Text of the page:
- Identifies and evaluates tax consequences
- Assists clients with developing spending plans (budgets)
- Develops current and future cash flow analyses
- Helps clients/attorneys generate and evaluate financial options
- Guides the team discussion on financial matters
- Is professionally licensed as a financial expert
- Provides neutral guidance and education to parents
- Helps parents create “we statements” to talk with their children about the divorce or break up
- Meets with parents and children to obtain developmental information, identify family strengths and identify goals to meet children’s needs
- Meets with children to assess their hopes and needs for the future
- Gives feedback to parents and professional Team members about the needs of children
- Assists parents in the creation of a developmentally responsive Parenting Plan
- Works with the Neutral Coach to strengthen parents’ co-parenting relationship
- Is licensed as a mental health professional
Does every divorce require each of these team members
? Not necessarily. A divorce with no minor children or a divorce from a very short-term marriage say less than three years for example, with few assets and liabilities may not require anyone other than an attorney. However, in divorces from longer-term marriages if minor children are involved, there are a number of assets, and liabilities it would make sense to utilize a child specialist and a financial specialist. If your goals and those of your spouse are genuinely concerned about future relational issues with your soon to be former spouse or extended family members, I encourage you to explore the use of a coach trained in collaborative divorce. A coach may be very helpful if you have concerns about challenging communication issues with your soon to be former spouse.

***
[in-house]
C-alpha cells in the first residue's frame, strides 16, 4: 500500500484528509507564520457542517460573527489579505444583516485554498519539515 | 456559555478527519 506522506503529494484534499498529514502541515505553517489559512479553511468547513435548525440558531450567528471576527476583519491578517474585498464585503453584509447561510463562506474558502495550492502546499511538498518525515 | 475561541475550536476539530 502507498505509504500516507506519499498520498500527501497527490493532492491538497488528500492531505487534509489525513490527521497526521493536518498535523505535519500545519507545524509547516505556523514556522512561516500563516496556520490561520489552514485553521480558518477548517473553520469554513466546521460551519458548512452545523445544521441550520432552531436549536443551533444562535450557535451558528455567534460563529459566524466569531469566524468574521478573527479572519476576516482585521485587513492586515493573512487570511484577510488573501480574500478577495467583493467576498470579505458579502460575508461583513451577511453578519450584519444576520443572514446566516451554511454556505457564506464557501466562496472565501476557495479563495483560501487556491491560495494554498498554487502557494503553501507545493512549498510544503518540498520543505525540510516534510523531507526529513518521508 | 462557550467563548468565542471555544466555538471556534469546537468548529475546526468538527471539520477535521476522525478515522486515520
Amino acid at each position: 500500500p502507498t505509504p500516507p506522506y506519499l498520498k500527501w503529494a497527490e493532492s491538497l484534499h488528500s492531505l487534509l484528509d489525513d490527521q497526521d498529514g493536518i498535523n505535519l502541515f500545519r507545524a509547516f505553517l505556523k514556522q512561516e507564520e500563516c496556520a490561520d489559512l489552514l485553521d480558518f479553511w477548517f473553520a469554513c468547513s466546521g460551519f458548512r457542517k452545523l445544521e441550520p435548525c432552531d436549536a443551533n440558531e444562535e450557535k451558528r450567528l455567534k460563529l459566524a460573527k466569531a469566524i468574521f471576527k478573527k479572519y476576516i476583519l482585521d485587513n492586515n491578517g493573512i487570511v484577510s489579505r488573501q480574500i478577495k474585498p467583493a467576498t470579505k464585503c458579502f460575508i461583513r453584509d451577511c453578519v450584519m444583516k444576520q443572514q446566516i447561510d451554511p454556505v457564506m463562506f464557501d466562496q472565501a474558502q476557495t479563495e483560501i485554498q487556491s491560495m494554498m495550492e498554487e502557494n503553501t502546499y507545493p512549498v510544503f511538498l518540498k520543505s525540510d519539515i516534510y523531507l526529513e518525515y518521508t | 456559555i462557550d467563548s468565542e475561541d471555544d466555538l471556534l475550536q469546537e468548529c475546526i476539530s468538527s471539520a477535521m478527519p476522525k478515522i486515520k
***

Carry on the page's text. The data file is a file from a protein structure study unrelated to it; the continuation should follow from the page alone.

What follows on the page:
The use of neutrals can be very cost effective. Neutrals are usually employed at lower hourly rates and in some cases significantly lower rates than attorneys. The value added benefit beyond the lower cost structure for using neutrals is they are experts in their respective fields. Attorneys are experts in the legal aspects of divorce not so much so in the financial, child development, and relational aspects of divorce.
Only you can answer the question of do you need a team and if so who should be on that team. It does depend on the divorce process you choose and your unique circumstances. Choose your process and your team wisely!
Often when we decide to do something of significance, like go on vacation, obtain a college degree, search for a new job, or save for a future purchase we develop a plan. If you are serious about the task set before you, you will develop a written plan to keep you on track and measure your progress.
Getting unmarried, as I now refer to divorce, should be no different. In fact, if you choose to use a collaborative divorce process